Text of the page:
With Purdue trailing 14-3 at home against their in-state rival Indiana, the Boilermakers needed someone to create a spark at Ross-Ade Stadium. On third-and-7 from Purdue’s 28-yard line, senior tight end Brycen Hopkins provided exactly what the team needed.
Hopkins lines up in the slot to the right side of the formation and linebacker Cam Jones is in coverage. At the snap, Hopkins runs directly at Jones but slightly angles his seam route to the inside. Quarterback Aidan O’Connell then hits his tight end in stride on the 40-yard line, the crowd immediately erupts and 72 yards later Hopkins scores.
Purdue eventually lost 44-41 in double overtime, but Hopkins finished the game with eight receptions for 142 yards and two touchdowns. In that game alone, though, Hopkins had more yards and touchdowns than every Bears tight end had for the entire 2019 season. Let that sink in for just a second.
At the 2020 NFL scouting combine, general manager Ryan Pace told reporters that the Bears are assessing and evaluating their options at the tight end position for this upcoming season.
“We’re looking at it [the tight ends] in free agency and the draft,” Pace said. “It’s deep in different areas. That’s an area of focus for us, I don’t think that’s a secret. This offense, a lot of it goes through the tight end, so we’re exploring every avenue.”
The Bears desperately need to add a tight end who can be a difference-maker for Matt Nagy’s offense. There are several tight ends in this year’s draft class that have the potential to become impact players like Notre Dame’s Cole Kmet and Dayton’s Adam Trautman. But Hopkins’ skill set fits perfectly with what Nagy values in the tight end position.
Here are the reasons why the Bears should draft Hopkins.
What stood out to me when I first started watching Hopkins’ film and when I saw him practice in-person at the Reese’s Senior Bowl, was his route running ability. Even though Hopkins is listed at 6-foot-4, 245 pounds, he moves like he is a receiver.
At the Senior Bowl, I asked Hopkins how he is able to create separation as a route runner, and here is his response.
In the audio clip, Hopkins mentioned that a route runner needs to be deceiving. On this second-and-goal play against Wisconsin last season, Hopkins hesitates and fakes like he was going to block, but then he accelerates to the right corner of the end zone and hauls in a touchdown in-between two Badgers.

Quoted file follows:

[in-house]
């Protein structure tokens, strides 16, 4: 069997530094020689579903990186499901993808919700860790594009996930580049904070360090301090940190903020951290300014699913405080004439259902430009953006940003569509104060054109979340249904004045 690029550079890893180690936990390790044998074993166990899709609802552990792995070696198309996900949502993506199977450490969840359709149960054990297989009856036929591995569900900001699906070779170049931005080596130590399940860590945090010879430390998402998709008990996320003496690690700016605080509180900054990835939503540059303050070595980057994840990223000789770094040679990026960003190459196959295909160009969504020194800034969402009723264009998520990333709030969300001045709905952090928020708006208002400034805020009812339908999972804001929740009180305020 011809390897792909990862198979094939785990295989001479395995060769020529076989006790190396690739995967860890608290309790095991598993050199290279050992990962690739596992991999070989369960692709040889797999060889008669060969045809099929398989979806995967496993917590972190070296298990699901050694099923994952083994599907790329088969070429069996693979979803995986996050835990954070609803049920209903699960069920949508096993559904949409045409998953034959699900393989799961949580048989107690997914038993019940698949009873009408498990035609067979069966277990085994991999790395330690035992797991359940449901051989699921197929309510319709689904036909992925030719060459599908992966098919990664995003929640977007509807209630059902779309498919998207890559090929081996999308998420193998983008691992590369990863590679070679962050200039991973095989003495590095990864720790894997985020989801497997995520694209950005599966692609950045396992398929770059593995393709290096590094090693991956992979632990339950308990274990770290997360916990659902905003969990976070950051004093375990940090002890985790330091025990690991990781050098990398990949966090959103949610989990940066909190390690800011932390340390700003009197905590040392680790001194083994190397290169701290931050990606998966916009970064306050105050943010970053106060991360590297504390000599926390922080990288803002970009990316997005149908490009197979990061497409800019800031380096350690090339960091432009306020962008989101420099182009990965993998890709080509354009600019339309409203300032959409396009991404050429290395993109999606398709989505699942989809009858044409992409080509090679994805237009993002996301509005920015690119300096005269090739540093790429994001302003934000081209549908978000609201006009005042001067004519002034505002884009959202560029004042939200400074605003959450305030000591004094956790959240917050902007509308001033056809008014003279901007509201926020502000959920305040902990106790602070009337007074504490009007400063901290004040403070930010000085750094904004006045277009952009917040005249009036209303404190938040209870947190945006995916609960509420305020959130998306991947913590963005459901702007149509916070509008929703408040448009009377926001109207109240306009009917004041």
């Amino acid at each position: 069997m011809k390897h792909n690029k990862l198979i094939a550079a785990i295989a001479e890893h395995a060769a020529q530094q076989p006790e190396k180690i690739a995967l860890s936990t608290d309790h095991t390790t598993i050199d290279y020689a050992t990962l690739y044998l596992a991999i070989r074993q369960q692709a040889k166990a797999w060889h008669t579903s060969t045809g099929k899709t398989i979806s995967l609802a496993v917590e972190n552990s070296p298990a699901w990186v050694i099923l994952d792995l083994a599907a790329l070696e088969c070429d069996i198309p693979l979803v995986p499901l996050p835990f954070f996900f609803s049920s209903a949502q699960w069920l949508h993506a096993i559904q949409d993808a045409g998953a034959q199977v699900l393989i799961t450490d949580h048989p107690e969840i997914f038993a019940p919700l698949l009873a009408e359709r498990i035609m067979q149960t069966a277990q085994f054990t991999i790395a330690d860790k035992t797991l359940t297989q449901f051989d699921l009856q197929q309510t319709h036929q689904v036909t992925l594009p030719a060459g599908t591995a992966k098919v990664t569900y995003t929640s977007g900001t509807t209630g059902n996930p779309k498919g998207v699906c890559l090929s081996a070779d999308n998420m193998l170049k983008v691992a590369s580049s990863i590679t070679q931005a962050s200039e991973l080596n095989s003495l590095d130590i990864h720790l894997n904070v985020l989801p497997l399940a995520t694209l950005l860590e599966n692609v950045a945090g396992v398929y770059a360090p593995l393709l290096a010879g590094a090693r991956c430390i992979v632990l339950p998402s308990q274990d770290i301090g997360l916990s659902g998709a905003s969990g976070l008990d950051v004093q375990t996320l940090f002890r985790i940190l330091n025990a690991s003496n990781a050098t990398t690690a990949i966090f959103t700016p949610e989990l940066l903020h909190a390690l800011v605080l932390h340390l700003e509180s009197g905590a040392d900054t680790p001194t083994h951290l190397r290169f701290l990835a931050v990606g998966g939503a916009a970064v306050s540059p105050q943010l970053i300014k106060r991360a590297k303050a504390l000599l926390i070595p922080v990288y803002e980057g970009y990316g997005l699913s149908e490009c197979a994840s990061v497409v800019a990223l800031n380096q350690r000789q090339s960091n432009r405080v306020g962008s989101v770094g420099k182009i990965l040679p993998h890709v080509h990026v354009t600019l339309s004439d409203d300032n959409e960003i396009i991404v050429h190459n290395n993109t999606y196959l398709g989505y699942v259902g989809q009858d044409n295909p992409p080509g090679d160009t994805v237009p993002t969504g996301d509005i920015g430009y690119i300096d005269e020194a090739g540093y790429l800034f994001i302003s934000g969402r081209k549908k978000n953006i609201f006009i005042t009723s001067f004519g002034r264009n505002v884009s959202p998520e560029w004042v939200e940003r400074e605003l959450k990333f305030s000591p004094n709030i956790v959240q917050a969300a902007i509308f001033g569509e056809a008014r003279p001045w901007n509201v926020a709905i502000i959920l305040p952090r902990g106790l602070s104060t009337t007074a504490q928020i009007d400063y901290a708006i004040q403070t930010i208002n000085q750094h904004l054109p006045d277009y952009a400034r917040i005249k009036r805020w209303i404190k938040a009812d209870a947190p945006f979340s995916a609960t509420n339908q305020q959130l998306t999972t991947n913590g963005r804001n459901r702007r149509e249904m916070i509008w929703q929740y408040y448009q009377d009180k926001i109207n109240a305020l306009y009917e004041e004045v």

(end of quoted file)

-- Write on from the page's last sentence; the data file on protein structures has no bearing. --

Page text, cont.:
Hopkins also talked about leverage being a key component when creating separation. In Purdue’s Week 3 matchup against TCU, Hopkins set up safety Trevon Moehrig like he was going to run an inside breaking route. Instead, Hopkins changes his direction and begins to separate from Moehrig, giving quarterback Jack Plummer a window to throw into.
Hopkins’ precise route running and his ability to create separation from defenders makes him an ideal candidate for Nagy’s offense. Other than wide receivers Allen Robinson and Anthony Miller, the Bears didn’t have anyone else who could win one-on-one matchups last season. Hopkins has shown that he can beat man coverage, and that is exactly what Chicago needs to help their offense.
While Hopkins was at Purdue, head coach Jeff Brohm used him in a variety of ways to get him the football. On this first-and-10 play against Maryland, Hopkins is one yard behind the left tackle. After the snap, Hopkins runs to the flat on the other side of the formation and the linebacker is late to pick him up, resulting in a 20-yard gain.
On Purdue’s next possession, Hopkins lines up as a wideout to the left side of the formation. Linebacker Keandre Jones decides not to cover Hopkins, so the play results in a 16-yard reception on first down.
And here is Hopkins in the slot against TCU. He runs an out route and sees the defender in the flat, so he plants his foot, turns upfield and makes the defender miss to gain some additional yardage.
Although Nagy didn’t use some of his playmakers to the best of their abilities last season, that would be hard to do with a player like Hopkins. At any given play, the former Boilermaker can be positioned in a different spot on the field, giving Nagy plenty of options and pages to use in his playbook. More importantly, Hopkins would allow Nagy to exploit certain mismatches throughout a game.
A lot of Hopkins biggest plays last season happened in the middle of the field. With his 4.66 speed and basketball background, he is fast enough to run past linebackers and can high-point the football to make athletic receptions down the field. Like this one that he had against Indiana last season.
And here is Hopkins making another big play, but this time against Iowa. He runs a seam route down the middle of the field, bounces off the safety and picks up a few extra yards for the Boilermakers’ offense.
Hopkins is a talented tight end and has all the intangibles to be a quality player in the NFL. However, it’s worth noting that rookie tight ends have struggled to make a huge impact in their first season. Still, he would be a much-needed addition for a Bears tight end group that ranked at the bottom of every statistical category in 2019.
To see Nagy’s offense at its true potential, he needs to have a playmaking tight end. Adding Hopkins to the Bears would add that piece to the offense and also the tight end that Nagy has been searching for since he first arrived in Chicago.